In The Event Of A Fire – Restoring Your Property


Depending on the extent of damage, you may need to hire professional fire and water damage restorers. Check the Yellow Pages under ‘flood and fire restoration work’.


  • Discard food, drinks and medicine exposed to the fire, smoke or water. It is not safe.
  • Wash tins and jars in detergent and water. Don’t eat tinned food if the tin has bulged or rusted. Don’t refreeze thawed food.

Kitchen utensils and electrical appliances:

  • Wash cooking pots and pans with detergent and water, then rinse and polish with a fine-powdered cleaner
  • Have all electrical appliances checked by a qualified service person before you use them.

Walls, floors and ceilings:

  • Clean soot and smoke from walls and floors with mild soap or detergent, or the following cleaner. Wear rubber gloves.
  • 4 to 6 t emulsifying solvent cleaner (this substance is an effective cleaning agent that can be purchased from a hardware or paint shop)
  • 1 C household cleaner or chlorine bleach
  • 4 l warm water
  • Rinse with clear warm water, then dry thoroughly.

Furniture and furnishings:

  • Rugs and carpets should be dried as fast as possible because they will begin to rot. A carpet dealer or professional carpet cleaner can give specific advice.
  • Scrub furniture with cleaner and a brush and dry thoroughly in the shade where there is good ventilation to stop mould and mildew. Wooden furniture must be dried away from heat and sun or it will warp. Remove drawers to dry and to stop them sticking.

Leather and books:

  • Wipe leather goods with a damp cloth, then a dry cloth. Stuff purses and shoes with newspaper to retain shape. Leather goods should be dried away from the heat and sun. When dry, clean with saddle soap.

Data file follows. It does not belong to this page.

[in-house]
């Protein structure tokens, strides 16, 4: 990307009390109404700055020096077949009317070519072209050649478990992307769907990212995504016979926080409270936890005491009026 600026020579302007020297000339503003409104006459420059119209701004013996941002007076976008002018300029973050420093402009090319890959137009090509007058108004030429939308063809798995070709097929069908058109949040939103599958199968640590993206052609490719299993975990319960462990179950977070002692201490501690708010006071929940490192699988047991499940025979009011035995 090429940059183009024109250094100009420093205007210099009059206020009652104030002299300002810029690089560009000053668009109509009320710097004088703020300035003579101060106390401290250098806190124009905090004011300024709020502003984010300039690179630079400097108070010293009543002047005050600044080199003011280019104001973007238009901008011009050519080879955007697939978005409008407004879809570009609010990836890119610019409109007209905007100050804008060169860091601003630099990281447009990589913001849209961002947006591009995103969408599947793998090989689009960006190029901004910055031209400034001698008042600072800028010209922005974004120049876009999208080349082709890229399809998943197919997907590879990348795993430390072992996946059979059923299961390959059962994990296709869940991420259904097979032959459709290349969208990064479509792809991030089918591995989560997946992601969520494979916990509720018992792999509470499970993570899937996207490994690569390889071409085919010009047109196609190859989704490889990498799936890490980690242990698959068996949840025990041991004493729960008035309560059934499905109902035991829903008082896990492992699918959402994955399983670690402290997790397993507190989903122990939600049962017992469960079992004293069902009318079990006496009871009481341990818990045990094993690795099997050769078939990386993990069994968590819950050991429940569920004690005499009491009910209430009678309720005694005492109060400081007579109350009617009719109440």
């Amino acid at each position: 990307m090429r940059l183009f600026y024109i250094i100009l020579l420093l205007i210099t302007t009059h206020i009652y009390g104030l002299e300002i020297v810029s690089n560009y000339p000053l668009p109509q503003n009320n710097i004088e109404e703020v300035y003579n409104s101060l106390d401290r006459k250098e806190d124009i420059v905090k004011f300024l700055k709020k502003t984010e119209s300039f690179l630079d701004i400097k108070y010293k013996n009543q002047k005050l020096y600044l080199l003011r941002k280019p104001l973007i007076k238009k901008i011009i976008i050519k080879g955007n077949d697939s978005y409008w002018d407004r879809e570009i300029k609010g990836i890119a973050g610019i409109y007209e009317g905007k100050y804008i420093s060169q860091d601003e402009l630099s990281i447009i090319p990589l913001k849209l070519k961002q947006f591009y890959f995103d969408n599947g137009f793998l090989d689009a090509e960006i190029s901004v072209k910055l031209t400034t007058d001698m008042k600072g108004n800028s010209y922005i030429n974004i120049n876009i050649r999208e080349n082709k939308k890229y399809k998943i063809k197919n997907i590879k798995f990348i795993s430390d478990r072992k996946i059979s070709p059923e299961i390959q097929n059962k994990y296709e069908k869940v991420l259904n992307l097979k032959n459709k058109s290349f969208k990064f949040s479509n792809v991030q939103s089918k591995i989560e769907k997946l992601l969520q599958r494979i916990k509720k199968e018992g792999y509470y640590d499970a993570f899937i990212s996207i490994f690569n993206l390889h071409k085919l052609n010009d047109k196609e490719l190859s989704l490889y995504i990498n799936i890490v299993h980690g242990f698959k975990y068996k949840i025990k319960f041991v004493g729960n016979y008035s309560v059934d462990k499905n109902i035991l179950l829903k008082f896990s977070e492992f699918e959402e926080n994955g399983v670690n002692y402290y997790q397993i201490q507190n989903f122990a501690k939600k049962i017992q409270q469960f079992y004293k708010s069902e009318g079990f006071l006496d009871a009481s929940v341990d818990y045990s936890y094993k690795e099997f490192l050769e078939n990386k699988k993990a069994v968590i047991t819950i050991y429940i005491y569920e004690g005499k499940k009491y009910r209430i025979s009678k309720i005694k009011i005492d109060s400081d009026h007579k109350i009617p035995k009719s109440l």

• Wet books must be taken care of as soon as possible. The best method to save wet books is to freeze them in a vacuum freezer. This special freezer will remove the moisture without damaging the pages. In the meantime, put them in a household freezer to stop the pages sticking together and rotting until you can find a vacuum freezer. A local librarian or book restorer may be able to give you more specific advice.


  • Damaged notes and coins will usually have some value. To receive payment on damaged cash, take it to a bank or the Reserve Bank in Wellington. The Reserve Bank is liable to pay on currency it issues, provided it is still recognisable.


– The smell of smoke and soot and can sometimes be cleaned from clothing. Follow the care instructions on the garment, or try:

  • 4 to 6 t emulsifying solvent cleaner
  • 1 C household cleaner or chlorine bleach
  • 4 l warm water
  • Mix well then add your clothes. Rinse with clear water and dry thoroughly.


information courtesy of Fire and Emergency New Zealand

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